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KADET – Doru Gladys Oliver had only been back in her home country, South Sudan, for two months when fighting erupted. The 20-year-old now works as an enumerator for WFP travelling to hard-to-reach areas to provide assistance to people in need. She tells us her story.
I had barely been back in the country for two months when fighting started in Juba last year. That night I heard sustained guns and explosions. The next morning I realised that my neighbour and four people had been killed. I had not really experienced gunshots in my life as I had grown up in Uganda where my parents had taken me to when I was four years old to escape the civil war between the North and the South (Sudan). I decided to immediately flee back to Uganda.
I wanted to continue my education but I had no money. I really needed a job. So when I heard that the World Food Programme was recruiting people who could go out with its teams to the field in South Sudan, I returned, applied and I was recruited as an enumerator.
When we travel to remote places to assist people in need of food, my job is to register people ahead of food distribution, identify those who are most vulnerable to ensure that they can be quickly assisted, and help in crowd control and food distribution.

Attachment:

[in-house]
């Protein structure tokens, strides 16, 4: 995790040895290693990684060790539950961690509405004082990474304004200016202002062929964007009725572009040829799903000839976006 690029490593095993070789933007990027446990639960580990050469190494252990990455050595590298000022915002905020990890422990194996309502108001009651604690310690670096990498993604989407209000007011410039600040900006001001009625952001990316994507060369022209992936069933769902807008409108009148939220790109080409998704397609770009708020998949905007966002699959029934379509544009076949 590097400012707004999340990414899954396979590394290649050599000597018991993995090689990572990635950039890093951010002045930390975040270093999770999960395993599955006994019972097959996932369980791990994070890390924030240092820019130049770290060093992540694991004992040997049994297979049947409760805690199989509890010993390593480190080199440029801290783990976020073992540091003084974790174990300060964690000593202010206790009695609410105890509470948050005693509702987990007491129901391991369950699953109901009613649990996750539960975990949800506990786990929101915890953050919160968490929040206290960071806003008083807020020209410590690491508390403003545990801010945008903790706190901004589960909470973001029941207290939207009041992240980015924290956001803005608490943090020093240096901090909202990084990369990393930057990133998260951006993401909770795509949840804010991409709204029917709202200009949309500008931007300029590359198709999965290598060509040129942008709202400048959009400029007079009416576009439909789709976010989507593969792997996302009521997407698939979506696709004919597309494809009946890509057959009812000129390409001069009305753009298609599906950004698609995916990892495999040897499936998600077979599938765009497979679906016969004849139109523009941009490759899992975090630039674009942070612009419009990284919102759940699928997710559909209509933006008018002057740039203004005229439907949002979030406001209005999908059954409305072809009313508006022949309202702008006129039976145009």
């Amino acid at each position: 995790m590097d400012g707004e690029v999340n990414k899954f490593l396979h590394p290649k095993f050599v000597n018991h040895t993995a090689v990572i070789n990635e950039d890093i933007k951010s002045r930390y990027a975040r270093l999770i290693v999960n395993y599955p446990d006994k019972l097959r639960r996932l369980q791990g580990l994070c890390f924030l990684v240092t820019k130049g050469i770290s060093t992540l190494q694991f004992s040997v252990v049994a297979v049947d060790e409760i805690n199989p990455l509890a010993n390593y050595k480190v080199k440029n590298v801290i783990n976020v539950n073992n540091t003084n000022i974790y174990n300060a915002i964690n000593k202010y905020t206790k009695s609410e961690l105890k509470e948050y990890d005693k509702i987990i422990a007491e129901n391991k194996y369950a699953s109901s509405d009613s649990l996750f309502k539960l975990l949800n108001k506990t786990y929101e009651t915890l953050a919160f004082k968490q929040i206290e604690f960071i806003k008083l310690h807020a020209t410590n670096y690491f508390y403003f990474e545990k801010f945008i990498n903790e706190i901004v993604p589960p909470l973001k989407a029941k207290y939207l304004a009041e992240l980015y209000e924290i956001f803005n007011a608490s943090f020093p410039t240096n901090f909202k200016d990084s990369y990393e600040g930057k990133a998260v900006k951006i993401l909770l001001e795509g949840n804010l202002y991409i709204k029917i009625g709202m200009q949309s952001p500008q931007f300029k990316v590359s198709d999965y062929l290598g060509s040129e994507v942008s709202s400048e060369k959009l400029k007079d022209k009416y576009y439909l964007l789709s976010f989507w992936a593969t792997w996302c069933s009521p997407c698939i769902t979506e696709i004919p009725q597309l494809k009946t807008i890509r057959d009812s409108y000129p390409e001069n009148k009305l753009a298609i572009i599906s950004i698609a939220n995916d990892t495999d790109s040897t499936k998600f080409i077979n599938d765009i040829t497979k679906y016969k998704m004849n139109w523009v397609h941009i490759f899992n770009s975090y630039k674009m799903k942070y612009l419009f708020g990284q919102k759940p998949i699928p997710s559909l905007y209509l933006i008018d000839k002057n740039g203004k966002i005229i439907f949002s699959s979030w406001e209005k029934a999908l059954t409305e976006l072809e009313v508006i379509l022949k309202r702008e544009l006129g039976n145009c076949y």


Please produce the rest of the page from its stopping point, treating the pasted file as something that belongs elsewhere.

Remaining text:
The job comes with its challenges. You know most of us (enumerators) are young. Sometimes some of the community leaders try to force us to register people and they threaten to detain us if we don’t follow their instructions. We have to be firm and luckily we have the support of the team leaders and senior WFP staff members who travel with us. But at times it can be scary because you are in the middle of nowhere, in places where there has been fighting which means there are guns around. But generally people are kind.
However, one of the most frightening experiences I have had took place after a distribution in Akobo near the border with Ethiopia. We had stopped briefly at a market and one of my colleagues went to buy plastic bags which we would use during distributions the next day. Suddenly, we saw a crowd of people running away from the direction he had headed to. Next thing we heard were gunshots.
We could not see him as confusion spread around. I broke down in tears and cried. I thought he had been killed. Fortunately, after a while we saw him. He had survived. I don’t know which was worse for me: the days of fighting in Juba or that moment when I felt a colleague had been killed.
I have also been in a canoe that overturned on the River Akobo which separates South Sudan and Ethiopia. We were travelling in the canoe to go and assist two villages which were on the other side of the river. We were four of us in the canoe when it capsized. I swam to the river bank but one of our team mates was not a really good swimmer and he swallowed a lot of water. I don’t want to describe how he felt and how frightened we all were.
Despite all of this, I like the job. It has really allowed me to discover my country. It has given me a full understanding of my country. I have learnt that there are people starving, people living in flooded marshlands, people who can’t harvest crops because of fighting. It may sound funny to some people but I feel better when I am in the field than when the teams are on transit in Juba. Yes, it is difficult staying in tents, sometimes our food only comes two or three days after we have arrived meaning that we have to survive on snacks but I just want to go and help people. These are my people. What will be better is for this war to end. There is just too much suffering out there.